By Omar Bhimji
The most common type of bicycle tire is known as a clincher, and derives its name from an airtight rubber tube that sits – “clinched” – between the tire and the rim. When a cyclist “gets a flat,” the tube develops a hole, the air escapes, and the tube deflates. Here’s a list and description of all the flats I’ve ever known, and how to avoid and/or repair them.
By far the most common type of flat, a puncture occurs when something sharp pierces the tire and the tube. Usually the culprit pierces the outside of your tire, but the hole can also be caused by a spoke poking the tube from the inside (check your rim tape to make sure it’s still covering the spokes). Depending on the size of the hole, a puncture can cause a tube to deflate slowly, say overnight, or in a matter of seconds. You can avoid punctures by replacing your tires when the tread starts to wear out, not riding over anything sharp (duh), and by keeping your tires well inflated. The higher the air pressure in your tire, the harder the surface it presents to sharp objects and the less likely it is to be pierced. You can fix all but the smallest punctures (which are hard to find) and the largest punctures by patching them. You’ll also want to check your tire after a puncture to find the culprit and any of his buddies who might be lurking in the rubber of your tire, just waiting for the chance to ruin your day.
The Pinch Flat
This type of flat occurs when an inflated tire meets a hard object (like a rock or a curb) with enough speed and force that its tube is pinched between that object and the rim of the bike’s wheel. Pinch flats usually cause large tears in the tube, which deflates instantly and can be difficult to patch. Depending on the size of the hole and your patching skills, a new tube might be your only recourse. Again, you can guard against pinch flats by avoiding slamming your wheels into anything hard and by keeping your tires well inflated – the more air pressure your tires contain, the less likely they are to compress under impact to the point of tearing the tube.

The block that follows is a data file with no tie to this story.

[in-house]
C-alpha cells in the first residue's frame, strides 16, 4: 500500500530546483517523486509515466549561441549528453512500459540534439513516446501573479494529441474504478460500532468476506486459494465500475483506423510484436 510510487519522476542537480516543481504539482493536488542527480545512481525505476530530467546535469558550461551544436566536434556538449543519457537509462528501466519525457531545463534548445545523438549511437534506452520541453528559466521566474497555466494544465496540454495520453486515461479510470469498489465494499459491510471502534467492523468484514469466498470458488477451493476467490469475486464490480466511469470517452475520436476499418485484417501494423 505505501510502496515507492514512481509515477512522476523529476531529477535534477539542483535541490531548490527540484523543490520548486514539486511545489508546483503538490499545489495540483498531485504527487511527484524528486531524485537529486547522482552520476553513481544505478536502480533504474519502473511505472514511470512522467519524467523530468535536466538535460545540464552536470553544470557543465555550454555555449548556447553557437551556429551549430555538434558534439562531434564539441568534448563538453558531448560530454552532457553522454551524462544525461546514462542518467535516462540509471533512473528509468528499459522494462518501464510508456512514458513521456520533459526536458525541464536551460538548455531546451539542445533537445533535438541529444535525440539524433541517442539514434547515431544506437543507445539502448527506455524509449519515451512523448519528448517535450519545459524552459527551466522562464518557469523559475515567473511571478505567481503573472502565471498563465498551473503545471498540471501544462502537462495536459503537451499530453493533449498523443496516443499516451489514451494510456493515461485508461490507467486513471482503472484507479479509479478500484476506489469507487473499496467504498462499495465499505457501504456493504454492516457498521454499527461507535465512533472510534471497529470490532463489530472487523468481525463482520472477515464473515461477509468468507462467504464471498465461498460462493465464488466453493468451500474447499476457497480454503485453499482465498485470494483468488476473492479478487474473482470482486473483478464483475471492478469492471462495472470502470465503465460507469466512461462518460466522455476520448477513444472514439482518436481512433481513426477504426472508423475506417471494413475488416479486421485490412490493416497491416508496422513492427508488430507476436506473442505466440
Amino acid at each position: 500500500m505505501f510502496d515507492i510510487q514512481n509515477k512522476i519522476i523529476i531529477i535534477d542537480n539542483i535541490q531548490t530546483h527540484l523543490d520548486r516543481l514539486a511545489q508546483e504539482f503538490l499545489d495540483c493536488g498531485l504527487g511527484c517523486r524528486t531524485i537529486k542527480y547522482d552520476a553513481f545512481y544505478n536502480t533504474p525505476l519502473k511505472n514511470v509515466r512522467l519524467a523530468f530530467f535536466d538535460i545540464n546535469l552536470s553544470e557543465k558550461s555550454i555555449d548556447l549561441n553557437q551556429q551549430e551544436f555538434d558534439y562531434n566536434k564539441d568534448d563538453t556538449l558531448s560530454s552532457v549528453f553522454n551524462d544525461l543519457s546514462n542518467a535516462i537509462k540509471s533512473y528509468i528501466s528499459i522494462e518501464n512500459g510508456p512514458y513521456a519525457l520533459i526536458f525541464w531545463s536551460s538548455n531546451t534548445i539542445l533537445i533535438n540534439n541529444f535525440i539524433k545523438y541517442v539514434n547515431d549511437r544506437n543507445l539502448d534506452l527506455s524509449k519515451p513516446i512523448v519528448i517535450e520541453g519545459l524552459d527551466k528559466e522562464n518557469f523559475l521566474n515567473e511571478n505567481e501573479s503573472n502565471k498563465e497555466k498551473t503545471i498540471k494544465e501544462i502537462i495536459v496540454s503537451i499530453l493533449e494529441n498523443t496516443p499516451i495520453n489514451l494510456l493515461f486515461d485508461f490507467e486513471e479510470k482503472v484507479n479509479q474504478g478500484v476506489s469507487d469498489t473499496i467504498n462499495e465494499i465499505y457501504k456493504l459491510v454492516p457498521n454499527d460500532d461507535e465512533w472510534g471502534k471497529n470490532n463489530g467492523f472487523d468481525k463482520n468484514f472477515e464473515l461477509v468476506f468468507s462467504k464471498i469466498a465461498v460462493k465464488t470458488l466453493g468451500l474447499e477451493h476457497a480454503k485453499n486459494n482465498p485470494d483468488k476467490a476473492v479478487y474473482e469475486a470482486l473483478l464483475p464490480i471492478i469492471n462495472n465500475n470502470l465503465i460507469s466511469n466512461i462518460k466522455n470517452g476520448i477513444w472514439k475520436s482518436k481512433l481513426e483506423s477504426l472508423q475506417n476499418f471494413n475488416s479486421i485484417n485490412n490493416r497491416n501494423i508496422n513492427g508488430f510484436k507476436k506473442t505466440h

This the only type of flat that results in a “Bang!” Every other type of flat causes a hiss. The only way a tube can be inflated to the required level of pressure is by being encased by the tire and rim. Blowouts usually occur when the tube escapes from the tire. If a tear or hole in the tire is large enough for the tube to pass through, it will pinch against itself and explode.
Another cause of blowouts is a poorly seated tire. If the tube is inflated while part of it is between the bead of the tire and the rim, or if the tire’s bead is malformed or loose, the tube can push the tire off the rim and escape, usually exploding in the process. You can avoid blowouts by making sure that there are no holes in your tires, and that they are properly seated on the rim before inflation. The only remedy to a blown tube is replacement – just hope that the blowout didn’t damage your tire, too.
Whether from a manufacturing defect or abuse of the valve stem, it is possible for the valve to separate from the tube, creating a hole. The good news is that valve failure or tearing almost always happens during tire inflation, not while riding. The bad news is that there’s no way to guard against or repair this kind of flat – your only recourse is a new tube. Valves can also become loose and start leaking air. If you try the water trick below and bubbles seem to be coming from the valve itself, you can have it tightened at any bike shop.
Sometimes, your tire keeps going flat and, in spite of your or a mechanic’s best efforts, no hole can be found. This type of flat is almost certainly the result of a hole (created by a puncture) so small that it can’t be detected – though there’s always a chance that your bike or wheel is haunted by a malevolent spirit. Try holding the tube, inflated, under water and looking for the telltale trail of bubbles. If you still can’t find the hole, replace the tube (again, after checking your tire for the culprit), or call an exorcist.